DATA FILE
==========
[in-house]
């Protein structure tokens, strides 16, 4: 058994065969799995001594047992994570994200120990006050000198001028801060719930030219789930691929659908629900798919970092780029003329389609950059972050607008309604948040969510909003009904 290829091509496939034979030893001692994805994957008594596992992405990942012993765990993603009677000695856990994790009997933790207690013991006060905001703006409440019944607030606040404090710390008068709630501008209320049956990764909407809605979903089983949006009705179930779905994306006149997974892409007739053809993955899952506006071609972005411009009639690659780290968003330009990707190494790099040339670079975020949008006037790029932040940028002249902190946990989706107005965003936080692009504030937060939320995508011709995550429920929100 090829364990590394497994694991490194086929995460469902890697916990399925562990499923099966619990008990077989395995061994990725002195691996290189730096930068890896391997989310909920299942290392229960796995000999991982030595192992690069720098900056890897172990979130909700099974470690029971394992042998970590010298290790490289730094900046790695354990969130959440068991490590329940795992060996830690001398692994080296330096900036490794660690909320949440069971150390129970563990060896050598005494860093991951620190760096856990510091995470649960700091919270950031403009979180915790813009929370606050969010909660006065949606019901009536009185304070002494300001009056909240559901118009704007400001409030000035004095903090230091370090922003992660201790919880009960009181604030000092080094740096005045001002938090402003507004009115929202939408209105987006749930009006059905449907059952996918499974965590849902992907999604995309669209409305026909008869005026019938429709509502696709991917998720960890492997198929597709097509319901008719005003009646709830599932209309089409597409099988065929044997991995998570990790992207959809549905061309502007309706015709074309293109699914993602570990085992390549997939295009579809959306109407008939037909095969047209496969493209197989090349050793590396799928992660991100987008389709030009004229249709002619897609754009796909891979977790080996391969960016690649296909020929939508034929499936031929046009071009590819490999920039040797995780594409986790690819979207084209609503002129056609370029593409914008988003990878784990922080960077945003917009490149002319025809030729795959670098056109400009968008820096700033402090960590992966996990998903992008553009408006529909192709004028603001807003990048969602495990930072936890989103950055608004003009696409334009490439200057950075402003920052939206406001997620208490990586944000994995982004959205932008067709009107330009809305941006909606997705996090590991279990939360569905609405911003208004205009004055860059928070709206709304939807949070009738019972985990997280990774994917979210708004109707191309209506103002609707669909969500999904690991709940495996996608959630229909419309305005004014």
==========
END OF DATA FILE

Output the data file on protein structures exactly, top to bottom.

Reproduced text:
[in-house]
């Protein structure tokens, strides 16, 4: 058994065969799995001594047992994570994200120990006050000198001028801060719930030219789930691929659908629900798919970092780029003329389609950059972050607008309604948040969510909003009904 290829091509496939034979030893001692994805994957008594596992992405990942012993765990993603009677000695856990994790009997933790207690013991006060905001703006409440019944607030606040404090710390008068709630501008209320049956990764909407809605979903089983949006009705179930779905994306006149997974892409007739053809993955899952506006071609972005411009009639690659780290968003330009990707190494790099040339670079975020949008006037790029932040940028002249902190946990989706107005965003936080692009504030937060939320995508011709995550429920929100 090829364990590394497994694991490194086929995460469902890697916990399925562990499923099966619990008990077989395995061994990725002195691996290189730096930068890896391997989310909920299942290392229960796995000999991982030595192992690069720098900056890897172990979130909700099974470690029971394992042998970590010298290790490289730094900046790695354990969130959440068991490590329940795992060996830690001398692994080296330096900036490794660690909320949440069971150390129970563990060896050598005494860093991951620190760096856990510091995470649960700091919270950031403009979180915790813009929370606050969010909660006065949606019901009536009185304070002494300001009056909240559901118009704007400001409030000035004095903090230091370090922003992660201790919880009960009181604030000092080094740096005045001002938090402003507004009115929202939408209105987006749930009006059905449907059952996918499974965590849902992907999604995309669209409305026909008869005026019938429709509502696709991917998720960890492997198929597709097509319901008719005003009646709830599932209309089409597409099988065929044997991995998570990790992207959809549905061309502007309706015709074309293109699914993602570990085992390549997939295009579809959306109407008939037909095969047209496969493209197989090349050793590396799928992660991100987008389709030009004229249709002619897609754009796909891979977790080996391969960016690649296909020929939508034929499936031929046009071009590819490999920039040797995780594409986790690819979207084209609503002129056609370029593409914008988003990878784990922080960077945003917009490149002319025809030729795959670098056109400009968008820096700033402090960590992966996990998903992008553009408006529909192709004028603001807003990048969602495990930072936890989103950055608004003009696409334009490439200057950075402003920052939206406001997620208490990586944000994995982004959205932008067709009107330009809305941006909606997705996090590991279990939360569905609405911003208004205009004055860059928070709206709304939807949070009738019972985990997280990774994917979210708004109707191309209506103002609707669909969500999904690991709940495996996608959630229909419309305005004014």